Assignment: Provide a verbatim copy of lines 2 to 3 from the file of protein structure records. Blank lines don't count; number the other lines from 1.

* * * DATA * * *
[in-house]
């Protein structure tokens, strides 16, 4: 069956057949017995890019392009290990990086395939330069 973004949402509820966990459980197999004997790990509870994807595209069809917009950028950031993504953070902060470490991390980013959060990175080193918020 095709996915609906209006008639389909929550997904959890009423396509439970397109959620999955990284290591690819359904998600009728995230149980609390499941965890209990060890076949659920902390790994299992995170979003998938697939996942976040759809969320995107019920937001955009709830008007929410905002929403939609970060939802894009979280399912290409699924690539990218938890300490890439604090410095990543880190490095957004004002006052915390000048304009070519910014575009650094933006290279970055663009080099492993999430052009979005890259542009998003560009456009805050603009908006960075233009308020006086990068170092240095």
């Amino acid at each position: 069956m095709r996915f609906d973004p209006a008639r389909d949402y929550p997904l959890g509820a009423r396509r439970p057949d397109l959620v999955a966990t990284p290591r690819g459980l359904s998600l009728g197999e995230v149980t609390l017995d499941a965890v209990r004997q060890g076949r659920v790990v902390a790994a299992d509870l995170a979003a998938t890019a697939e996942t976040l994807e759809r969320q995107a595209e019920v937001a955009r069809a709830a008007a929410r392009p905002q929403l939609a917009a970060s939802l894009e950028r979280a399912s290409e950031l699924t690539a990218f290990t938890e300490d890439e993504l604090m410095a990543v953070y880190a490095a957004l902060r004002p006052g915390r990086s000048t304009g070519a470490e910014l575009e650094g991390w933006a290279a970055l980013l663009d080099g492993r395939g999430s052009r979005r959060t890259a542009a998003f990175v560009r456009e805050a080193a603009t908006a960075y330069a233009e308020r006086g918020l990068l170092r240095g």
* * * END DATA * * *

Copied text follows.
């Protein structure tokens, strides 16, 4: 069956057949017995890019392009290990990086395939330069 973004949402509820966990459980197999004997790990509870994807595209069809917009950028950031993504953070902060470490991390980013959060990175080193918020 095709996915609906209006008639389909929550997904959890009423396509439970397109959620999955990284290591690819359904998600009728995230149980609390499941965890209990060890076949659920902390790994299992995170979003998938697939996942976040759809969320995107019920937001955009709830008007929410905002929403939609970060939802894009979280399912290409699924690539990218938890300490890439604090410095990543880190490095957004004002006052915390000048304009070519910014575009650094933006290279970055663009080099492993999430052009979005890259542009998003560009456009805050603009908006960075233009308020006086990068170092240095």
């Amino acid at each position: 069956m095709r996915f609906d973004p209006a008639r389909d949402y929550p997904l959890g509820a009423r396509r439970p057949d397109l959620v999955a966990t990284p290591r690819g459980l359904s998600l009728g197999e995230v149980t609390l017995d499941a965890v209990r004997q060890g076949r659920v790990v902390a790994a299992d509870l995170a979003a998938t890019a697939e996942t976040l994807e759809r969320q995107a595209e019920v937001a955009r069809a709830a008007a929410r392009p905002q929403l939609a917009a970060s939802l894009e950028r979280a399912s290409e950031l699924t690539a990218f290990t938890e300490d890439e993504l604090m410095a990543v953070y880190a490095a957004l902060r004002p006052g915390r990086s000048t304009g070519a470490e910014l575009e650094g991390w933006a290279a970055l980013l663009d080099g492993r395939g999430s052009r979005r959060t890259a542009a998003f990175v560009r456009e805050a080193a603009t908006a960075y330069a233009e308020r006086g918020l990068l170092r240095g």